This is a term I was reminded about when having a tutorial with Dan. It took me back to an earlier module ( where I learnt about noticing the ignored and the term “derive”, created by the situationists.

The situationists’ wanted to highlight the way in which everyday life is controlled through the geographical environment and not through individual desires and behaviours.

Gary Philo

Psychogeography – Merlin Coverley

This led me to research the subject further to understand how psychogeography had developed since the 1950s. I came across this book:

Psychogeography – Merlin Coverley

Coverley explains how psychogeography is a “term that has become strangely familiar – strange because, despite the frequency of its usage, no one seems quite able to pin down exactly what it means or where it comes from.” and how it is “constantly being reshaped by its practitioners.”

He, of course, also notes the impact Guy Debord and the situationists influence on the subject and reiterates their own definition of the term:

The study of the specific effects of the geographic environment, consciously organised or not, on the emotions and behaviours of individuals.

Guy Debord, ‘Introduction to a Critique of Urban Geography”

With that in mind, in its simplest terms, Psychogeography is where psychology and geography meet and how one affects the other. The term has been used by many researchers, authors and explorers since the 1950s and they have reappropriated that word, playing with its meaning to establish new ways in which we engage and interact with our environment. And you know what? That’s OK. Even Debord described the word as having a “pleasing vagueness”.

A key characteristic of psychogeography is that of walking or wandering. Most psychogeographers are concerned with walking in urban environments – mainly cities – and this is because it is there where walking is the main, and quickest, mode of transport.

I think it is this “street-level gaze” which increases this directional and emotional subversion. How often have you seen a commuter with their nose stuck in a book or their phone, briefly looking up to acknowledge they are on the right track before returning to their own, controllable environment?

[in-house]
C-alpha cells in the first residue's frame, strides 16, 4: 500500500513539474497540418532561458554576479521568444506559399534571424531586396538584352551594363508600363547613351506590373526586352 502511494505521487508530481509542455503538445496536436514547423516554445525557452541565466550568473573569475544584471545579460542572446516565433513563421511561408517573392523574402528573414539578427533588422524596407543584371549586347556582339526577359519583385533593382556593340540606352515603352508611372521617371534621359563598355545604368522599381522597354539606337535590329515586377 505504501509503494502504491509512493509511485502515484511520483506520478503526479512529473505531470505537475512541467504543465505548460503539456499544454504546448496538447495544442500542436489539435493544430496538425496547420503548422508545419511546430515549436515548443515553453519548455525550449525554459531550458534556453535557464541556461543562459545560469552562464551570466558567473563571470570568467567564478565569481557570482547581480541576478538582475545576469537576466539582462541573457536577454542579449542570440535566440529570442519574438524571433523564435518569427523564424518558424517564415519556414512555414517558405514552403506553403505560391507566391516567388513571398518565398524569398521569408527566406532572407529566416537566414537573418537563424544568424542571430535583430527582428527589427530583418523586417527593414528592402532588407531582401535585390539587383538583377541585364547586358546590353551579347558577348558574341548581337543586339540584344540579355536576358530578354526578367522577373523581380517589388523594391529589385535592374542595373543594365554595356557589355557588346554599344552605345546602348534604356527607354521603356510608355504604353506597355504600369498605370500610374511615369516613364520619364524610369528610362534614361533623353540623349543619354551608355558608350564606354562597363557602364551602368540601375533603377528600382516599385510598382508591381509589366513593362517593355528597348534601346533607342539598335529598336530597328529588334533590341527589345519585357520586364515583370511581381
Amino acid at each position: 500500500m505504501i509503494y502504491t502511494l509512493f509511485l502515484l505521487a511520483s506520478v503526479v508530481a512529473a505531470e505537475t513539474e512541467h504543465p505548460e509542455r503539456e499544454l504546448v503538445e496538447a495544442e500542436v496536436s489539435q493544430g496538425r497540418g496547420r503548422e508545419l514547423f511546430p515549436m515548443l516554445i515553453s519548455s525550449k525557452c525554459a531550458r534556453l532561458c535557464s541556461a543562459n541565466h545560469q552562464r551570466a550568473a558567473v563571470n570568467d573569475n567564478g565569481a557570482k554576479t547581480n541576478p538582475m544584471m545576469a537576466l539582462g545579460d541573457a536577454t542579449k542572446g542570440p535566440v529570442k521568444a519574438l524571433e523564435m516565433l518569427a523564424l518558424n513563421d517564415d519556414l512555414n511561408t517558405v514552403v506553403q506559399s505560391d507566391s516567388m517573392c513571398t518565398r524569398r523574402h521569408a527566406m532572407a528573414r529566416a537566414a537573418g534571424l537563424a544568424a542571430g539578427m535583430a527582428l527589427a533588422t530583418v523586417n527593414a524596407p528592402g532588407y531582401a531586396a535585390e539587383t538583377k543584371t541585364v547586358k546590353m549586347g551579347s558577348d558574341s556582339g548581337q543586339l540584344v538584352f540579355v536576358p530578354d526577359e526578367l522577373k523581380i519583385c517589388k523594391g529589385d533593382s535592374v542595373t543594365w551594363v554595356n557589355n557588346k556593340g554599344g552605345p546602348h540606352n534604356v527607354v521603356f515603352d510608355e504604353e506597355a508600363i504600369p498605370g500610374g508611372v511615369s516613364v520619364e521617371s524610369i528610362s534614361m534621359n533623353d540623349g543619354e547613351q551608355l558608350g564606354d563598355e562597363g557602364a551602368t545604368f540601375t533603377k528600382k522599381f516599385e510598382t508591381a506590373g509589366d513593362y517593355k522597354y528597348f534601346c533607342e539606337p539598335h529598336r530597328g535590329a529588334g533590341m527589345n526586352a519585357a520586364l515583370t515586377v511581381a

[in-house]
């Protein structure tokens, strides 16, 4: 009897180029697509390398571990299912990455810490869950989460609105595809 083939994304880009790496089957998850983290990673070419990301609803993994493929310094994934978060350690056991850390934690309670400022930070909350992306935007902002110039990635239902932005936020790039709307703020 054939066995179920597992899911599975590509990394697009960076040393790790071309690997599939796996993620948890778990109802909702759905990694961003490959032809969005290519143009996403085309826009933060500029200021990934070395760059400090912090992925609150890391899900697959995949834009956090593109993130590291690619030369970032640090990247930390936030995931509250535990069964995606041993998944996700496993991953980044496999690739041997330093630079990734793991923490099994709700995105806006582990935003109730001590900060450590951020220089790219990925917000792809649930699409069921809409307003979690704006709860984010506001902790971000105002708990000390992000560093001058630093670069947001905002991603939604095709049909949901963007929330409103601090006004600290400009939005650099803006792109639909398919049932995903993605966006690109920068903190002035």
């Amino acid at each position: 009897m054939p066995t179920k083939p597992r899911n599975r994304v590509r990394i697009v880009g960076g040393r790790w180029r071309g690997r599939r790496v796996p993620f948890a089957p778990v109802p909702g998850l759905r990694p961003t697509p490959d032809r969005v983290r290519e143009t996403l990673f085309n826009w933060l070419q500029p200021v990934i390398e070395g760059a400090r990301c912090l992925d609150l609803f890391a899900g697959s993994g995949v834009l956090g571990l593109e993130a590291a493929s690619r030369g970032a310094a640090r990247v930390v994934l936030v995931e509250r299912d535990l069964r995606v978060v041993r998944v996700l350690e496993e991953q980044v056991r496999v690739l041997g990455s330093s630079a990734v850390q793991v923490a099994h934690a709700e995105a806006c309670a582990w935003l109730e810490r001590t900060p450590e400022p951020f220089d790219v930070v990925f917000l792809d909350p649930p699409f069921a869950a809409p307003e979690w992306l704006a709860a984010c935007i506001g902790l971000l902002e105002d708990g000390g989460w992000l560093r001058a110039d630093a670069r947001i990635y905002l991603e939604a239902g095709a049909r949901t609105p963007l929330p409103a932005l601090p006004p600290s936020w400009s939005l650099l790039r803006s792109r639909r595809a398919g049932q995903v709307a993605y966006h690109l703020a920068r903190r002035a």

I would, therefore, argue that places, where pedestrianism is an active choice, mean people ‘look up’ more. They are more affected by the environment and are more intrinsically part of the world around them.

Coverley continues to describe psychogeography as having a “history of ironic humour.” – Sounds right up my street! I suppose if you don’t notice the ignored the world around you can seem quite banal and by highlighting the unusual and ‘unseen’ in a humourous way, you create a sense of interest that “reveals the true nature that lies beneath the flux of every day.”

With a variety of psychogeologists providing slightly different viewpoints and approaches to the phenomenon, Coverley looks at some of the most influential characters and how they differ.

JG Ballard, who “was an English novelist, short story writer, satirist, and essayist”, and Coverley says that his work, “clearly demonstrate(s) that it is the novelist rather than the theoretician who is best able to capture the relationship between the urban environment and human behaviour.” Although Ballard shares similar thoughts to the Situationists – in that they both believe in the “banalisation of everyday life” or “loss of emotional sensitivity” – however, Ballard seeks to challenge this idea or ‘boring’ by focussing on the extremes in behaviour that can result from people trying to feel again.

Peter Akroyd developed a notion of ‘chronological resonance’ which is the idea that space is somewhat governed by history. Although in his own words, “The nature of time is mysterious…..Sometimes it moves steadily forward, before springing or leaping out. Sometimes it slows down and, on occasions, it drifts and begins to stop altogether.” (Peter Akroyd, London: The Biography, p661)

Stewart Home, a key figure in the London Psycogeographical Association, has carved out a reputation for highlighting “violent, sexually graphic theoretically alert accounts of London lowlife.” He is also known as a “wind-up merchant” and uses a knowledge of psychogeographic history and a unique, almost confrontational approach, creates an interesting style which warrants further exploration. Anyone whose work gets described as, “extremely, entertaining bollocks” (NME, Confusion incorporated, rear cover), must be researched further!

Will Self

Provocateurs Will Self and Ralph Steadman join forces in this post-millennial meditation on the vexed relationship between psyche and place in a globalised world, bringing together for the first time the very best of their “Psychogeography” columns for the “Independent”. 

Whilst this book provides an interesting read and shows the detail and wit which can be implemented in the escapades of psychogeography, I don’t feel it furthers my research. Nevertheless, I did read and enjoy the book and I hope that some of the vernacular and style influence my essay and final project.

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